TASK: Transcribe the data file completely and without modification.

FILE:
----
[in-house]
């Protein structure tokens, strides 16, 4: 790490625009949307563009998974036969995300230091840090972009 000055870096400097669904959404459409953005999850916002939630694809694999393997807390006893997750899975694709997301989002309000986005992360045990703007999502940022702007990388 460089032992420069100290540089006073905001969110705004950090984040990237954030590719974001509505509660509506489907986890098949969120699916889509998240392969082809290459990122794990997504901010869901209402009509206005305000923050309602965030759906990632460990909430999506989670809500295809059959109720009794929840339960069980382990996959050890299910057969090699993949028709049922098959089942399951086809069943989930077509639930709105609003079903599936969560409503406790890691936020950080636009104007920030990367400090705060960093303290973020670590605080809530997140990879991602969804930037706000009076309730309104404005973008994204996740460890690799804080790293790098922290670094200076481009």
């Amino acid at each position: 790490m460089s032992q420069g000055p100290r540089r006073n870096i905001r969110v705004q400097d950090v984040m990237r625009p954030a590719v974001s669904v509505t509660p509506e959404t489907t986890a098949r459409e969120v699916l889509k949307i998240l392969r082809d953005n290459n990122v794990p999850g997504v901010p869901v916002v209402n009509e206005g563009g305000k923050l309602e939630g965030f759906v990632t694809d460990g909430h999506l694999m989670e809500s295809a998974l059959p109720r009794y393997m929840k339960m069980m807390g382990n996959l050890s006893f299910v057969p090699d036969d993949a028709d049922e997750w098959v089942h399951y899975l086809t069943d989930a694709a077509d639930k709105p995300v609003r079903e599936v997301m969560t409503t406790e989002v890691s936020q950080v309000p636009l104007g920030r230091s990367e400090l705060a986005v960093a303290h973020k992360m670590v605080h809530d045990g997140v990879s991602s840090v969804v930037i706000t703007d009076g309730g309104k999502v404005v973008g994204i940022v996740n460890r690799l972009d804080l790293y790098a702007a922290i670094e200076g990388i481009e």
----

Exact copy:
[in-house]
């Protein structure tokens, strides 16, 4: 790490625009949307563009998974036969995300230091840090972009 000055870096400097669904959404459409953005999850916002939630694809694999393997807390006893997750899975694709997301989002309000986005992360045990703007999502940022702007990388 460089032992420069100290540089006073905001969110705004950090984040990237954030590719974001509505509660509506489907986890098949969120699916889509998240392969082809290459990122794990997504901010869901209402009509206005305000923050309602965030759906990632460990909430999506989670809500295809059959109720009794929840339960069980382990996959050890299910057969090699993949028709049922098959089942399951086809069943989930077509639930709105609003079903599936969560409503406790890691936020950080636009104007920030990367400090705060960093303290973020670590605080809530997140990879991602969804930037706000009076309730309104404005973008994204996740460890690799804080790293790098922290670094200076481009």
């Amino acid at each position: 790490m460089s032992q420069g000055p100290r540089r006073n870096i905001r969110v705004q400097d950090v984040m990237r625009p954030a590719v974001s669904v509505t509660p509506e959404t489907t986890a098949r459409e969120v699916l889509k949307i998240l392969r082809d953005n290459n990122v794990p999850g997504v901010p869901v916002v209402n009509e206005g563009g305000k923050l309602e939630g965030f759906v990632t694809d460990g909430h999506l694999m989670e809500s295809a998974l059959p109720r009794y393997m929840k339960m069980m807390g382990n996959l050890s006893f299910v057969p090699d036969d993949a028709d049922e997750w098959v089942h399951y899975l086809t069943d989930a694709a077509d639930k709105p995300v609003r079903e599936v997301m969560t409503t406790e989002v890691s936020q950080v309000p636009l104007g920030r230091s990367e400090l705060a986005v960093a303290h973020k992360m670590v605080h809530d045990g997140v990879s991602s840090v969804v930037i706000t703007d009076g309730g309104k999502v404005v973008g994204i940022v996740n460890r690799l972009d804080l790293y790098a702007a922290i670094e200076g990388i481009e």